According to a joint study by the Mercator Institute for China Studies and the Rhodium Group, entitled Chinese FDI in Europe and Germany: Preparing for a New Era of Chinese Capital, China’s foreign assets will triple in five years: China will have US$20 trillion (C$25 trillion) in global assets (Chinese residents’ claims on foreign assets) under full capital account convertibility by 2020, up from a current total of US$6.4 trillion. Projections for China’s global outbound foreign direct investment (OFDI) stock are for it to grow from the current US$744 billion to as much as US$2 trillion by 2020, a possibility in line with the growth of annual OFDI flows from nearly zero in the mid-2000s to over US$100 billion per year at present.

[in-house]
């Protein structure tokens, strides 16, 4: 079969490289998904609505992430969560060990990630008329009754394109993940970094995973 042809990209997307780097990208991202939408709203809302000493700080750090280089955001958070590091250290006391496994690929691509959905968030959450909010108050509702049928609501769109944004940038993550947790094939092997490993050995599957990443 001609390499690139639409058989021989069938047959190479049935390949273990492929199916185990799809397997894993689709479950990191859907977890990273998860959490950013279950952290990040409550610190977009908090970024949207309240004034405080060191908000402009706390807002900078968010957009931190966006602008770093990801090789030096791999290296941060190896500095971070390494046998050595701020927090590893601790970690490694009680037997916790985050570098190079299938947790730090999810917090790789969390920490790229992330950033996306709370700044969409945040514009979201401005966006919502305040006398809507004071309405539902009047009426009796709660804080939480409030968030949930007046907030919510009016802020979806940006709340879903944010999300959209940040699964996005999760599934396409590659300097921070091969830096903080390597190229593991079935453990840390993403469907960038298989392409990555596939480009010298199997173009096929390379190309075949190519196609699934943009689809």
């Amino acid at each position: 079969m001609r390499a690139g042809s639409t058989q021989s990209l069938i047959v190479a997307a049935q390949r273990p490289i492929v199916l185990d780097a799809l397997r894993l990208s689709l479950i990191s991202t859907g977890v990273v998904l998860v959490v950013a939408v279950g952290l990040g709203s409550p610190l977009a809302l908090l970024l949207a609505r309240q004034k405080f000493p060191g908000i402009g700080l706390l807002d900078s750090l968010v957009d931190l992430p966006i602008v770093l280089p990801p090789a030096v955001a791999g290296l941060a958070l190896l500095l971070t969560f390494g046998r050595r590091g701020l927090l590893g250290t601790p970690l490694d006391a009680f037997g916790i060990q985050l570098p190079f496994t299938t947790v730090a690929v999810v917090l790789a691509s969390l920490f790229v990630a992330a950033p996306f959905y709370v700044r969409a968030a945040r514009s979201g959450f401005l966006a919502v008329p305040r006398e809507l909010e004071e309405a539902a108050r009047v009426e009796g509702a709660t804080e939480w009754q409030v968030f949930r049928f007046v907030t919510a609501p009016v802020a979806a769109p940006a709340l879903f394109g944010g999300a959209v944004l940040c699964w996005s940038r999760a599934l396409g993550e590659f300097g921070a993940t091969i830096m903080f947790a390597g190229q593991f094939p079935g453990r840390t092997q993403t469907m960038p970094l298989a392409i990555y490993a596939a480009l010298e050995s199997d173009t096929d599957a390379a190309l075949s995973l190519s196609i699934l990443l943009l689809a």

2014 saw €14 billion (C$20 billion) in Chinese annual OFDI into the European Union, a record high; this was up from €7 billion in 2011, €7 billion in 2012, and €6 billion in 2013. Overall, more than €46 billion was invested over the 2000-2014 period in 1,047 OFDI transactions. Between 2000 and 2014, cumulative investment in the United Kingdom – the largest EU recipient of Chinese OFDI – totalled €12.212 billion, Germany €6.872 billion, France €5.907 billion, Portugal €5.138 billion, Italy €4.202 billion, and the Netherlands €2.997 billion, with other EU states receiving the remaining €9 billion.
The energy sector – encompassing projects, assets, and utilities in renewable energies and fossil fuels – had nearly €13 billion invested between 2000 and 2014, while the automotive industry saw €6 billion, machinery €4 billion, and information and communications technology €3 billion. The report notes that while China is a heavyweight in terms of trade, it had a share of only 3.4% of the world’s financial cross-border assets and liabilities in 2011, with a current stock of OFDI as a proportion of GDP at 7%; far lower than the OFDI stock to GDP ratios of Germany (47%), the US (38%), and Japan (20%).